To start, take your sponge and soak it in distilled water. Always use a new sponge, never an old one. Once it’s thoroughly wet, wring it out and shake off the excess water. It should be damp, but not dripping. Using too much water can warp the wood, so it’s better for it to be too dry rather than too wet. If you’re worried about using too much water, consider buying some seasoning wipes. They’re pre-moistened towelettes that come with enough water to wipe down a small to medium-sized cigar humidor, and they’re specially made to avoid leaving any stray fibers or paper residue behind as you’re wiping. If you can’t find them at your local cigar shop, you can buy them online.

Once the sponge is ready, remove the hygrometer and cigar humidifier and wipe down all of the exposed surfaces inside your humidor. Go slow and make sure no puddles or pools form. You want to leave a thin layer of water over the wood, enough water to dampen it and darken it slightly. Once you’re finished, wipe down any wooden dividers and trays that came with your humidor using the same method, place them in your humidor, and close it for 24 hours. While you’re waiting, calibrate your hygrometer.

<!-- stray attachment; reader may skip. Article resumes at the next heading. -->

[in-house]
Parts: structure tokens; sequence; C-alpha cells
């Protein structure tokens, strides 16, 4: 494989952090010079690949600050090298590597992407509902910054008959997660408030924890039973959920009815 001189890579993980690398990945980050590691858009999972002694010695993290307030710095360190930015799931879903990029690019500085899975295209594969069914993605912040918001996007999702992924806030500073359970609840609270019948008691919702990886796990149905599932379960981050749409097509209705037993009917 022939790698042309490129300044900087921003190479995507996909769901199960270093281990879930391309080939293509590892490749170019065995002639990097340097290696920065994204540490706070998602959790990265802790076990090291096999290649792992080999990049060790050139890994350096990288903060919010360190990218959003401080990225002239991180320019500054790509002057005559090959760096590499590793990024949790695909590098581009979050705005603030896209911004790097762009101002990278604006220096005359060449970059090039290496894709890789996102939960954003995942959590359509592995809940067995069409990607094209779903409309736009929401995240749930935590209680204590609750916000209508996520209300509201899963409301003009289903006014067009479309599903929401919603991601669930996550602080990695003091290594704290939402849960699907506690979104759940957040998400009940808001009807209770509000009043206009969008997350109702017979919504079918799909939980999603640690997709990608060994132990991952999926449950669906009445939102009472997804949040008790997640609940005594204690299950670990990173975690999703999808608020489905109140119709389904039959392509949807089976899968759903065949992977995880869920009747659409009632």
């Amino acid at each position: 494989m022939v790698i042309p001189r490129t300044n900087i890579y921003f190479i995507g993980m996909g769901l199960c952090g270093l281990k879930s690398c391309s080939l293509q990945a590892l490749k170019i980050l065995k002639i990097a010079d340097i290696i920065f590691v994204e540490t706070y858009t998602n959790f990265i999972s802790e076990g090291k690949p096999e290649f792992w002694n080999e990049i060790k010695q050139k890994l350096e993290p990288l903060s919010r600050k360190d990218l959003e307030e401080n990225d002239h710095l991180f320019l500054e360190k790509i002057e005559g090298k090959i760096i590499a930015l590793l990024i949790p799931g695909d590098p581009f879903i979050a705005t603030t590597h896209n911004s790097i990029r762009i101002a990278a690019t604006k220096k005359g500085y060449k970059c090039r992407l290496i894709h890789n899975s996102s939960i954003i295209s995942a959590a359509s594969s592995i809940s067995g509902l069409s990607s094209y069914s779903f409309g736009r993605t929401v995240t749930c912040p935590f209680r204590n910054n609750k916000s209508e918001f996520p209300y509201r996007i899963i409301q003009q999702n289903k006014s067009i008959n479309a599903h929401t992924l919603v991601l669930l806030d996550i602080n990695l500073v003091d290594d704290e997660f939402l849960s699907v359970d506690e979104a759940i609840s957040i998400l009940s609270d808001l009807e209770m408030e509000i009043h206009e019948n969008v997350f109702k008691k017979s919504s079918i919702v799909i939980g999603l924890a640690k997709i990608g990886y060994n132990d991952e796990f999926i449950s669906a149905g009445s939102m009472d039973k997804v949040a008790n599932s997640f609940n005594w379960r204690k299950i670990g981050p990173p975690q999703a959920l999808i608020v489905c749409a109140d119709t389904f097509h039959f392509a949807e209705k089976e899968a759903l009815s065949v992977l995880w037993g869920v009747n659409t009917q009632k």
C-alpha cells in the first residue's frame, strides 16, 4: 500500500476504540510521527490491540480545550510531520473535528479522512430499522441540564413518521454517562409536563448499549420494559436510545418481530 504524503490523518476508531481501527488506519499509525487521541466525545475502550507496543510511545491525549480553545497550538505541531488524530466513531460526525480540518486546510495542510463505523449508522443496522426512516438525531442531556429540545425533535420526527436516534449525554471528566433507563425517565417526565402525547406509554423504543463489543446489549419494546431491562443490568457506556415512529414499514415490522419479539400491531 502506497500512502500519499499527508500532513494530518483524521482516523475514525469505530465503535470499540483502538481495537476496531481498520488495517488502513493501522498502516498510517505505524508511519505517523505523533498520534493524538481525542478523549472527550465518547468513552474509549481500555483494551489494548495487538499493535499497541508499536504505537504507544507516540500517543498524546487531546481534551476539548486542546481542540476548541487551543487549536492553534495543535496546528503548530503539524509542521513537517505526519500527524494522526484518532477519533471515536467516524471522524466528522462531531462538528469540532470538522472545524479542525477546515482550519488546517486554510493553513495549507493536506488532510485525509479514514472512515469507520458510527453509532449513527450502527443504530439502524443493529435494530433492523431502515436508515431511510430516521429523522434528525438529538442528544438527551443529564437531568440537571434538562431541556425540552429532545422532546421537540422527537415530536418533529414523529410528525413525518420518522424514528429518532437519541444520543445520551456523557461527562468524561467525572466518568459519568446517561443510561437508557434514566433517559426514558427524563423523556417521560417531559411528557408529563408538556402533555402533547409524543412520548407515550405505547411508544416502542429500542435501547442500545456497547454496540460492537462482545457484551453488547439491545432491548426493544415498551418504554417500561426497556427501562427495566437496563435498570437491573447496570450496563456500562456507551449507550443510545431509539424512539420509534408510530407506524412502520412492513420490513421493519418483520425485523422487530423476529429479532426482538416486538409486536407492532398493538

Once 24 hours have passed, soak your cigar humidifier and drain away the excess liquid as described above. Then open up your humidor, place your hygrometer and cigar humidifier inside, and close it for another 24 hours. After 24-hours, the inside of your humidor should be dry and your hygrometer should read 72-73 percent humidity. If it doesn’t, close it up and give it more time. If it does, go ahead and place your cigars inside.

Dangers of the Wipe Down Method

The wipe down method is unpopular with many cigar lovers because using it is an easy way to over saturate and warp the wood in your cigar humidor. Widing wood down with water is known as shock seasoning, and it can cause a lot of damage if it’s not done right. Cigar humidors made from Spanish cedar are particularly susceptible because Spanish cedar absorbs water more readily than other woods. If it gets warped, it’ll compromise your humidor’s integrity. The lid won’t be able to provide a strong seal, which means your humidor will gradually lose moisture and dry out your cigars.


Once you’ve seasoned a humidor, it should safely protect your cigars as long as you regularly refill the humidifier and keep the lid sealed. The humidity inside will keep the wood from drying out and preserve your cigars for many years.